A big win for the progressive Move Forward Party in Thailand’s general election on Sunday (May 14) may mark a turning point for the role of the military and monarchy in the country’s politics. Move Forward campaigned on a platform of curbing the power of both institutions, which made it popular with voters but now puts it in the crosshairs of fellow legislators who remain staunch defenders of these institutions.
New kid on the block
Move Forward is a relative newcomer to Thai politics. The party is a reconstitution of the Future Forward Party, which launched in 2018 but was forced to dissolve after a court ruled that its finances had violated election laws.
Some of Move Forward’s most ardent supporters are young people who participated in the protests that erupted in 2020 and 2021 out of frustration with the country’s democratic trajectory. One source of that frustration is lèse-majesté, the law that makes insulting the monarchy punishable by up to 15 years in prison. The current military-aligned government, which performed poorly in Sunday’s election, has charged more than 240 protesters under this law.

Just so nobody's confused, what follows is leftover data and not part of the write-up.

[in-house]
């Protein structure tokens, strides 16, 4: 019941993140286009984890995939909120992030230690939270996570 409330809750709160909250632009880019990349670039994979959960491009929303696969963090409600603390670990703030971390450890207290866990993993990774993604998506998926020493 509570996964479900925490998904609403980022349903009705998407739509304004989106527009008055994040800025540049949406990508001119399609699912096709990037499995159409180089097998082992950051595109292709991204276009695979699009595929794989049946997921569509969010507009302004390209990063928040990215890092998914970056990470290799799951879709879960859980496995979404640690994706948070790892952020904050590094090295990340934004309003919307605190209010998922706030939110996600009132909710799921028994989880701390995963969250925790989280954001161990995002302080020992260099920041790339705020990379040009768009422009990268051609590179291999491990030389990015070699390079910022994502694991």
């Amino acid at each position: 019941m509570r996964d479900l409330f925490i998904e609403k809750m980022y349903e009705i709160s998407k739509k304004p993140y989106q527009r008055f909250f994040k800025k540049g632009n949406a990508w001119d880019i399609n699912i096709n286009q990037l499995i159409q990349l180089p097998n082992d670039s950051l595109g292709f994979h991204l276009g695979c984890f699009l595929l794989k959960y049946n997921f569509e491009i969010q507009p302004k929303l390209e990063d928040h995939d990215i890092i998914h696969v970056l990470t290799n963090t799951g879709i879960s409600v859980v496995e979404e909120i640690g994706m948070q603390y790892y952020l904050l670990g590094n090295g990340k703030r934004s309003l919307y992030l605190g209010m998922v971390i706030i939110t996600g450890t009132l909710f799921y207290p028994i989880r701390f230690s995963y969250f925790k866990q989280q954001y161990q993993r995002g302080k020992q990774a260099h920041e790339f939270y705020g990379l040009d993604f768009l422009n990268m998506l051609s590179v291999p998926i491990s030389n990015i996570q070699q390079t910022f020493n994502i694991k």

The divide between those who want to protect the military and monarchy’s role in Thai politics and those who wish to challenge it is already becoming a major fault line. Move Forward has assembled a coalition of eight parties but is 63 seats short of the 376 it needs to form a government. Several senators, all of whom were appointed by the military and hold sway in the National Assembly that ultimately elects the country’s prime minister, have indicated they will vote against Pita Limjaroenrat — Move Forward’s pick for PM. Observers fear a stalemate over the issue may anger voters hungry for change, possibly setting off a new wave of protests and instability.